TempDB is one of the lynchpin features of SQL Server, so understanding what it does and also being able to monitor it to troubleshoot any issues that arise should be a priority for aspiring database administrators.
To give you a head start, here is a brief overview of the purpose of TempDB and the options you have for keeping tabs on it.
A simple explanation
While you can get a more in-depth introduction to TempDB here, the most straightforward way to think of it is as the place where SQL databases keep information while it is being processed.
As the name suggests, it is a temporary storehouse for data, and can encompass information that is being leveraged by every query and routine within a given SQL Server ecosystem.
By its very nature, TempDB is not a permanent fixture of a database, but rather has a life cycle that is tied to the needs of the users and applications that are powered by SQL Server. This means that tables which are created and stored within it will only persist for as long as a given session lasts, before being removed.
Another aspect of its operation to bear in mind is that it is not a resource which can be backed up, and indeed SQL Server is specifically coded to prevent this.
An overview of monitoring and troubleshooting
Monitoring TempDB is vital because it is a single resource that is shared among all of the databases that are running within a given SQL Server instance. Since this can encompass many tens of thousands of databases, if there is a problem with TempDB then its negative connotations can be far-reaching.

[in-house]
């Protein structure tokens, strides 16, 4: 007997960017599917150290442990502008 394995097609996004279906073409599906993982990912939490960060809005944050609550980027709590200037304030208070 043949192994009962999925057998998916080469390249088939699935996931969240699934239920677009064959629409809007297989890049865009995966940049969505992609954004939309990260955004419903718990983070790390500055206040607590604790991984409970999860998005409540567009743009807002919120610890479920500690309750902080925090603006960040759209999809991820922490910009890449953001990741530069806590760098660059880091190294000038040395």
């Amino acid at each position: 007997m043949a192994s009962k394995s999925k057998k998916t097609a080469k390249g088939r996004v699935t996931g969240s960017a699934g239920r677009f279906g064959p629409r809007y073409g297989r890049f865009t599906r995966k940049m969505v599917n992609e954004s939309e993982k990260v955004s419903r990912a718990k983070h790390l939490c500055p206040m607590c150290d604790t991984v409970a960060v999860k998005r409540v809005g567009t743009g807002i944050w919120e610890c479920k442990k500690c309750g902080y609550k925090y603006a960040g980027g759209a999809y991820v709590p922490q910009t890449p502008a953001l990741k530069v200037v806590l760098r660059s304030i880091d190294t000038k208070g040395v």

Checking in on the way that the available storage space is being used by this facet of SQL Server should be a top monitoring priority for DBAs. If TempDB is not properly configured, then its size could spiral out of control and performance could suffer as a result.
Of course you could find that your storage resources are pushed to their limits even if configuration is carried out correctly, so by monitoring TempDB you should also be using your findings to plan ahead and invest in upgrades in advance of this becoming an issue. In turn this will allow your databases to grow without being encumbered artificially, while also reducing the likelihood of unplanned downtime.
Another thing to look out for is whether version store cleanup is operating as it should be. If it is not, then TempDB could become jammed with old data which is no longer needed by any processes, but has yet to be wiped away to make space for new objects.
In short, TempDB needs to be monitored and managed perpetually, preferably using specific SQL Server monitoring tools that can streamline this process and automate many of the major facets. While it may not need as much intervention as other aspects of SQL Server, if it encounters issues then the problems caused will be far more severe.